Travis Ennis

Mongo and Case-Insensitive Queries

I recently had to analyze an incident where our Mongo servers became completely overloaded and simply could not process requests in a timely-manner.

I began my analysis by downloading the logs from mongodb. Since we use Mongo hosted, I had to get the logs from Atlas: View and Download MongoDB Logs — MongoDB Atlas. I decided to get an entire 24 hours worth of logs for our 8 server mongo cluster, which turned out to be a huge amount of data. Once unzipped, I had nearly 3GB of log data to sift through. Fortunately, I was made aware of mtools, which really helped find turn the raw data into something useful. This command would rather quickly parse through the log file and create a table of the queries along with some useful statistics

mloginfo mongo.log --queries > queries.log

The output would look something like this:

namespace                                            operation    pattern                                    count    min (ms)    max (ms)    95%-ile (ms)    sum (ms)      mean (ms)    allowDiskUse

e3c3fbe7-04d0-430a-9b65-0c527e2240d4-ls.students     find         {"$or": [{"email": 1}, {"userName": 1}]}   94004         136      148299         77347.7    1158787373      12327.0    None
e3c3fbe7-04d0-430a-9b65-0c527e2240d4-ls.clients      find         {"loginName": 1}                           15967         200      231710         75783.8     214490232      13433.3    None

The namespace is comprised of the database and the collection. The pattern describes in general terms what the query that is being made looks like. Familiarity with your code base will help you locate the places where you make these queries. One thing that is not immediately obvious with these queries are what values we are trying to match against. Examining the code will help answer that. Finally we have the number of times the query was made under count and then some statistics of how long these queries took. As you can see, during our outage, some of these queries were taking an unacceptable amount of time, which some taking nearly 4 minuts to complete.

Also, it is not obvious whether or not the fields being searched are indexed. Hopefully they are, but do some research to see if you are querying against indexed fields. I used Compass to check the collections and fields and found that we did have these fields indexed, so I next turned to looking at the queries themselves and I found the following usage:

{ "loginName": { "$regex": paginationParams.searchQuery, "$options": "i" } }

The use of regexes caught my eye, so I went to do some research on how a regex query behaved with regards to the index and found this following tidbit.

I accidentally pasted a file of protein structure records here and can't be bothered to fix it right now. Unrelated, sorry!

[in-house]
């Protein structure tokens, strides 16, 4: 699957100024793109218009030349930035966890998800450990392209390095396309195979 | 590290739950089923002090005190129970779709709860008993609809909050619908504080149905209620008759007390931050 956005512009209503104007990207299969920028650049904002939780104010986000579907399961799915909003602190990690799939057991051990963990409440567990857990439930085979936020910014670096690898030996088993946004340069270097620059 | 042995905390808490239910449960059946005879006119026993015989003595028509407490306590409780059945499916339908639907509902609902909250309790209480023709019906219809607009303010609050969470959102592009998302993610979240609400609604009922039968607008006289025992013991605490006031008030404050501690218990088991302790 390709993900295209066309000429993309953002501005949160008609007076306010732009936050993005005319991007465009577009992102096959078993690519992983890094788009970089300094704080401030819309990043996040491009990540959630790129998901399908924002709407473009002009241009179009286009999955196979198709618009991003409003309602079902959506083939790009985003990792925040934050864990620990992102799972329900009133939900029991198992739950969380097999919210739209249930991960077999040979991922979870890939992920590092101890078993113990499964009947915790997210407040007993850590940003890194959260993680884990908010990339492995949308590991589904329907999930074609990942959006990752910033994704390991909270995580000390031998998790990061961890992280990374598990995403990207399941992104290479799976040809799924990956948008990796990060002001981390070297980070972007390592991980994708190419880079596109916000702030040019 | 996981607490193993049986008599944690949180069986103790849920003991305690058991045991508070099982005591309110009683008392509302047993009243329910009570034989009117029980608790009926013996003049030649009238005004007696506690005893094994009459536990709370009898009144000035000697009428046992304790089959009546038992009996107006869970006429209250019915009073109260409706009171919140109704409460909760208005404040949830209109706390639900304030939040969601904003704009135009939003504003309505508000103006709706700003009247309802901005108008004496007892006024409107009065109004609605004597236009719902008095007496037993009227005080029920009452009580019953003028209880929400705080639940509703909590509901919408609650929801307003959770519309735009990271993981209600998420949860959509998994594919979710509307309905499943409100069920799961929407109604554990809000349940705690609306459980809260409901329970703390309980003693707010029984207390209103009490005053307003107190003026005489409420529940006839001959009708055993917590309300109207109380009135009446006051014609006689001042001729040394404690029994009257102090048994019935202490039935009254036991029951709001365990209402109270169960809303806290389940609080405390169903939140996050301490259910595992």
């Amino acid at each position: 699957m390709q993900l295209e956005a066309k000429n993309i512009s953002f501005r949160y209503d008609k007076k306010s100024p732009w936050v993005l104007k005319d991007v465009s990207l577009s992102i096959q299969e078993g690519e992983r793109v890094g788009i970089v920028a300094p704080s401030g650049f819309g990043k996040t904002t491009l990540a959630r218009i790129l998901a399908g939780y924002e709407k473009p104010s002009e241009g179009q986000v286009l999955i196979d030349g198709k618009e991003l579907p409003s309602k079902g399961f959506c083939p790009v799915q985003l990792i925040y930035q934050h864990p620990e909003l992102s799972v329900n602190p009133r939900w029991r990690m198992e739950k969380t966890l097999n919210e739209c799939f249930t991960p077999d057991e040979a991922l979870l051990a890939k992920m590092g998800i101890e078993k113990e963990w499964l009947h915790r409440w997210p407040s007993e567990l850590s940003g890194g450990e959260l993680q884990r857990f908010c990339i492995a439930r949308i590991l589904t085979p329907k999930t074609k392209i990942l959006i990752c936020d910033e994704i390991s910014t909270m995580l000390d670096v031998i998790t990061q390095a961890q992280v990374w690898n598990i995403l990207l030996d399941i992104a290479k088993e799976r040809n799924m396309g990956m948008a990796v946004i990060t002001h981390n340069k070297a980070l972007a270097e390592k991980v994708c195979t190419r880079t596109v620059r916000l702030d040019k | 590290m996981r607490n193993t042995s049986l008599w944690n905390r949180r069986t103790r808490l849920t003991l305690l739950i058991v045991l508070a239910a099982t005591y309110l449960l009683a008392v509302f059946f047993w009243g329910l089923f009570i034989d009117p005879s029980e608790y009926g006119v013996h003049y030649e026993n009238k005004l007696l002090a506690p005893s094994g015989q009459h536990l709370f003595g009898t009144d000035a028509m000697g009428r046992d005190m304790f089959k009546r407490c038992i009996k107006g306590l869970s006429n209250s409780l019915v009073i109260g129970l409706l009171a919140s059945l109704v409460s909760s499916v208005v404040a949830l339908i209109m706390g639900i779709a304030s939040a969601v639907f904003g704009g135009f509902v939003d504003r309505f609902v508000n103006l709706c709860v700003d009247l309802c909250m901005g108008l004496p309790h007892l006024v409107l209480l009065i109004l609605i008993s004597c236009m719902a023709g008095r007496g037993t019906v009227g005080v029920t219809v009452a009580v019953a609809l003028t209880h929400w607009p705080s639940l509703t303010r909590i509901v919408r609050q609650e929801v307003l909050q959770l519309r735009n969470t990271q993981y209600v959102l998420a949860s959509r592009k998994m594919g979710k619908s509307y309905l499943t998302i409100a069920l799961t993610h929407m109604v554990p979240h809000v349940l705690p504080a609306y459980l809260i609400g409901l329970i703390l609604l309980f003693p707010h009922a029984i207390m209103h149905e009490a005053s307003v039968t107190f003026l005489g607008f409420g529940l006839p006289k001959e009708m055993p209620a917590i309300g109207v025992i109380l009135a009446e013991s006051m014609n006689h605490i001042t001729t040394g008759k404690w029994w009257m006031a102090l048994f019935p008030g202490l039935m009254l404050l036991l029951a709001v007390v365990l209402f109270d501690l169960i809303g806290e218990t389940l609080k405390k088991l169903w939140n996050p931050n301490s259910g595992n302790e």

If the sole reason for using a regex is case insensitivity, use a case-insensitive index instead, as those are faster.

source: Performance Best Practices: Indexing | MongoDB

Case-insensitive queries are best accomplished in Mongo with collation indexes, which gives us the case-insensitive index we need to optimize this use case:

Collation allows users to specify language-specific rules for string comparison, such as rules for lettercase and accent marks.

source: Indexes — MongoDB Manual

You can use a regex query in mongo and still take advantage of the index, but you must pin the regex to the beginning of the string like so and it works better if it not a case-insensitive query:

{ "loginName": { "$regex": /^test/ } }

The case-insensitive indexes are still the preferred solution for case-insensitive searches, but it is good to know that a regex query can be acceptable query from a performance standpoint, because it does give the ability to do partial matches, so if the database collection contained:

    loginName: "testUser"

then this query would find it:

{ "loginName": { "$regex": /^test/ } }

In a small index, a case-insensitive regex might still do an index scan, but this behavior becomes unreliable on larger collection. But I digress. If your queries are being constructed simply to take advantage of case-insensitivity, then a collation index is best.

To construct a collation index with Mongoose, you would make the following call on your database schema:

    "loginName": 1
    name: "loginName_collation_1",
    collation: {
        locale: "en_US",
        strength: 1

source: Mongoose v5.11.17: Schemas

This creates a collation index for loginName with a locale of en_US and strength of 1, which is the

Primary level of comparison. Collation performs comparisons of the base characters only, ignoring other differences such as diacritics and case.

See Collation — MongoDB Manual for other strength levels.

With this index in place, you can then make queries against the collection:

db.getCollection('clients').find({ loginName: test })
    .collation({ locale: "en_US", strength: 1 })

Appending collation to query informs the database that you would like to use the collation index that was configured with those parameters with this call. You have to explicitly call the collation you want to use as Mongo allows you to construct different collation indexes for different locales and with different strengths depending on your needs and use-cases. If you didn't specify the collation then Mongo would either use a regular index, if available, or the query wouldn't use an index at all.

Give this a try if you need to make case-insensitive queries on your data. I think you'll find that using collation indexes will result in much more reliable and performant queries, especially on larger collections. Just be aware of the drawbacks. Moving from a regex queries to one that specifies a collation will mean that you lose any kind partial matching, but if partial matching is a requirement for you, then you probably need a full-blown text search index like Lucene, but that is a topic for another article.

You've found yourself on the site of Travis Ennis, a software engineer who lives in Indiana. If you'd like, you can contact me.